How long does croup usually last?

5-7 days

17

Croup tends to worsen on days ________

2-3

18

Diagnosis of croup

Clinical dx

19

Tx mild-moderate croup (i.e. no stridor)

- IV dexamethasone (Decadron) given PO
- Cold night air
- Humidified air
- NO abx

20

Dosing for dexamethasone (Decadron) for croup pt

IV solution given PO
0.6mg/kg x1 → max 10-12mg

21

Tx mod-severe croup (i.e. stridor)

- Emergency Department
- IV dexamethasone (Decadron) given PO
- Racemic Epi via neubilizer prn

22

If racemic epi doesn't work for croup, what should you consider?

- Continuous racemic epi after 2nd dose
- IM epi
- Consider transfer to ICU

23

What happens in bronchiolitis?

Inflammation of lower respiratory tract with secretions into inflamed bronchial tree

24

Pts at greatest risk for morbidity/mortality with bronchiolitis

- <2mo
- Cardiopulmonary disease → preemies, asthmatic, immunocompromised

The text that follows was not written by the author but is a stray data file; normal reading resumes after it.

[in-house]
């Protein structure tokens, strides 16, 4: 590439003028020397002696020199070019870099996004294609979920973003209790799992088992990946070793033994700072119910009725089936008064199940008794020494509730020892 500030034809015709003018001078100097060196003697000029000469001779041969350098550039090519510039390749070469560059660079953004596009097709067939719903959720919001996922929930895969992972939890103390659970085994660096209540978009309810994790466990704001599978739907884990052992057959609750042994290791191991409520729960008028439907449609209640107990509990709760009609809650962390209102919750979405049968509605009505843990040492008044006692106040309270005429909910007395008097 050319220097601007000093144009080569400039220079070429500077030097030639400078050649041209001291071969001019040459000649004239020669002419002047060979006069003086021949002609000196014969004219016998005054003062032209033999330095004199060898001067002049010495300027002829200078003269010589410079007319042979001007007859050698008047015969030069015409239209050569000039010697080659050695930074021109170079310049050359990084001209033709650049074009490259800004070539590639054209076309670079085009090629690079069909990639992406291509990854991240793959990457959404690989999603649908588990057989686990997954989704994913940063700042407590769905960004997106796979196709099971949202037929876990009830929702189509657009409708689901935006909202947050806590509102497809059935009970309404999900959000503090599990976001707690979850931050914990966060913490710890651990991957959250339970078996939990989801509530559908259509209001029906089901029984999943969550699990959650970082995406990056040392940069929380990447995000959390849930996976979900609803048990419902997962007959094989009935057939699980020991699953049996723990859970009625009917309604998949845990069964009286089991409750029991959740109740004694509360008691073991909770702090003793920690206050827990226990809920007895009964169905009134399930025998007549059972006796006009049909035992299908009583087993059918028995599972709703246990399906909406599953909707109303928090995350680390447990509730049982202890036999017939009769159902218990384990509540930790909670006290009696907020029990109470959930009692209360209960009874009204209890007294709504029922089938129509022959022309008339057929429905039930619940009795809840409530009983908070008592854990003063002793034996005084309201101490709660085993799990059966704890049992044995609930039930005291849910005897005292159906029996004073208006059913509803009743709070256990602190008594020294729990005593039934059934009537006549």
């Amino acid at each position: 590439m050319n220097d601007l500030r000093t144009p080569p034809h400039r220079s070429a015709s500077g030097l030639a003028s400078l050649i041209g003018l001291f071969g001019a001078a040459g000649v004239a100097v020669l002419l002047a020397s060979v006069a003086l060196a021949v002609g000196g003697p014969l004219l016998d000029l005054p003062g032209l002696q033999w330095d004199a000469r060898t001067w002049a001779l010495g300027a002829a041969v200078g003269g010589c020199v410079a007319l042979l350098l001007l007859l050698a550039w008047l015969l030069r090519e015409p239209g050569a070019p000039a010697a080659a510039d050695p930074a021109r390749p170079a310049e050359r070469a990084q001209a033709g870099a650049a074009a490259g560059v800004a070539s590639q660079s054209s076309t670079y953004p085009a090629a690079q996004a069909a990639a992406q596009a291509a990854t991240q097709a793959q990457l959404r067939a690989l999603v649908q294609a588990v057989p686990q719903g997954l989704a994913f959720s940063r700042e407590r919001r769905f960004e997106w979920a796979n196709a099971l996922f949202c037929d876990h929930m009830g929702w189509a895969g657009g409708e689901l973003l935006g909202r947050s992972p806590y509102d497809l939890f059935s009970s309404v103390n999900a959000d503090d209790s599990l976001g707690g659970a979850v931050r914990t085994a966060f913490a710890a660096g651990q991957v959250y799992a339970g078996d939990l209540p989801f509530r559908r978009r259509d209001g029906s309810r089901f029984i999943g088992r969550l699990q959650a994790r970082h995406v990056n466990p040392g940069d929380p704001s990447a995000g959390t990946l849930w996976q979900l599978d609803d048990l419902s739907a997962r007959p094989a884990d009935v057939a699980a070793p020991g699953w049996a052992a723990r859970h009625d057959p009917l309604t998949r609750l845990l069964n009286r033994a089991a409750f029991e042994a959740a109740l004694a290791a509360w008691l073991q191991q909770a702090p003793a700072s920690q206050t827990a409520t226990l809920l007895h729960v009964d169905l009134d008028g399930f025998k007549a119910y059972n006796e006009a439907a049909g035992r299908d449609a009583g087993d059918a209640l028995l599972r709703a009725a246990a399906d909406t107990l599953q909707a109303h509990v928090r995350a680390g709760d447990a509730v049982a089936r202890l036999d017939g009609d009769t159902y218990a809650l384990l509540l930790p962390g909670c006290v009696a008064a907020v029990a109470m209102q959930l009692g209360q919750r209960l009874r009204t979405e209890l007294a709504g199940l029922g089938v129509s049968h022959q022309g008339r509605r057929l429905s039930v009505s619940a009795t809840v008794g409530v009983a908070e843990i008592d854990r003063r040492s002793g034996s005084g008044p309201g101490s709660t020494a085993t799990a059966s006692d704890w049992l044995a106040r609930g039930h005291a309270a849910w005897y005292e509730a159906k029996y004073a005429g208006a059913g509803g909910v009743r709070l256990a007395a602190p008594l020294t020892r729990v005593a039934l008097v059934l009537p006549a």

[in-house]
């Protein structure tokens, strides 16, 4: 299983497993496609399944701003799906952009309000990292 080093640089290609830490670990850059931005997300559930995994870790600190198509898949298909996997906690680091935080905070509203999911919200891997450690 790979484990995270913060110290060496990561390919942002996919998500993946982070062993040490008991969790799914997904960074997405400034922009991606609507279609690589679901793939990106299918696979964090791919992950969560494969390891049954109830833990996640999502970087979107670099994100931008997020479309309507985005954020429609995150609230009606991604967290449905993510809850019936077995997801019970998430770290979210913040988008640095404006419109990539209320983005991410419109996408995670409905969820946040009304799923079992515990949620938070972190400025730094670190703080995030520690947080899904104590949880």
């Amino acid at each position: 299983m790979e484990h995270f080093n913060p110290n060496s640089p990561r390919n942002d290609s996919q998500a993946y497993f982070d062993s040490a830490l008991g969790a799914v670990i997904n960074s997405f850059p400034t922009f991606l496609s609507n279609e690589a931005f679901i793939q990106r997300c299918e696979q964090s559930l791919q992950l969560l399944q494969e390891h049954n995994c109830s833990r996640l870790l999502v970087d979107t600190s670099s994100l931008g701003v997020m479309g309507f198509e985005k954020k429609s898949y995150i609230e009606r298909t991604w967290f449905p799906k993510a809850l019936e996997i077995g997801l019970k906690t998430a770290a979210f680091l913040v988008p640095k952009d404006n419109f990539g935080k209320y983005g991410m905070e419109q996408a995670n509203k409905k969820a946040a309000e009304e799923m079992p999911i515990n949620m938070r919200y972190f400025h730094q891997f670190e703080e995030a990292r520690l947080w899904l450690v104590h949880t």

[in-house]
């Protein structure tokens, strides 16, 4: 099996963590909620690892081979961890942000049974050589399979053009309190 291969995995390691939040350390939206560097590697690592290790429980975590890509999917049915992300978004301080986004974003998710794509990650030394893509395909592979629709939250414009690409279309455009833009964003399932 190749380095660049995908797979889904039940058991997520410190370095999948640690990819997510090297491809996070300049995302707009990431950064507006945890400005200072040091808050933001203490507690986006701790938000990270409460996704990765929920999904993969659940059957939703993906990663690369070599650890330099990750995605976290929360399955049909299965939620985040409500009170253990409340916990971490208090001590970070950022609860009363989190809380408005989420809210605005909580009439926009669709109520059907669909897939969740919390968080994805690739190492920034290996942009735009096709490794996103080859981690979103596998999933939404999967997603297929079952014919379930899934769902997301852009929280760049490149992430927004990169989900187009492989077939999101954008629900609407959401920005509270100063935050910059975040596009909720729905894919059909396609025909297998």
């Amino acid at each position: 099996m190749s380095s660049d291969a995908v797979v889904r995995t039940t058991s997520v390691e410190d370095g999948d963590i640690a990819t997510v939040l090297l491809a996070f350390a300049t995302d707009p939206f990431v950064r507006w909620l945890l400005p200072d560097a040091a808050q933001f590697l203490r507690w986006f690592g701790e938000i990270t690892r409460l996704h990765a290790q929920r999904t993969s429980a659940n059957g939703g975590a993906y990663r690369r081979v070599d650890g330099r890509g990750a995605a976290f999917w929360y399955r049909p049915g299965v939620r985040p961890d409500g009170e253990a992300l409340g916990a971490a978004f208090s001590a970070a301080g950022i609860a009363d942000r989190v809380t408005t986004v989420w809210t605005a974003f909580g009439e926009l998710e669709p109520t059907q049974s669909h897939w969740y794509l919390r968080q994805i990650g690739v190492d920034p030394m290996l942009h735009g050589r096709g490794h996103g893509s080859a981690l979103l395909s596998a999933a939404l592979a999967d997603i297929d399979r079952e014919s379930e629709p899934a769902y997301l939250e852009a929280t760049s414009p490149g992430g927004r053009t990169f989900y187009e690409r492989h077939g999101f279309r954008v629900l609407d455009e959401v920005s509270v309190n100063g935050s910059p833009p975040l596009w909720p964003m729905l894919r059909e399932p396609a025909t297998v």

25

Etiology of bronchiolitis

RSV (>50%)

26

Presentation of bronchiolitis

- Begins with URI (rhinorrhea, congestion, low-grade fever)
- Wheezing

27

When is bronchiolitis commonly seen?

Late fall and throughout winter

28

Bronchiolitis worsens on day______

2-5

29

Bronchiolitis usually lasts _____

10-12 days

30

Prognosis of bronchiolitis

40% will have wheezing again

31

Diagnostics involved with bronchiolitis

- NO CBC
- CXR if 1st episode of wheezing ever or considering PNA
- Nasal washings for RSV PCR if <2mo, risk factors, hospitalization, or requested

32

Tx bronchiolitis

- +/- bronchodilators, cool mist
- PO steroids (dexamethasone, prednisolone)
- NO abx

33

Should you hospitalize pts with bronchiolitis?

Yes if:
- O2 required
- Apneic episodes
- Preemie <12wo
- <12wo and signs of resp. distress or days 1-3 of illness
- Underlying cardiopulmonary dz/risk factors
- Parent unable to care for child at home

34

Tx for inpatient bronchiolitis

- O2 → SpO2 >94%, high flow O2 if <92% on O2
- Consider CPAP, no chest PT
- PICU if intubation needed or expected

35

Tx for outpatient bronchiolitis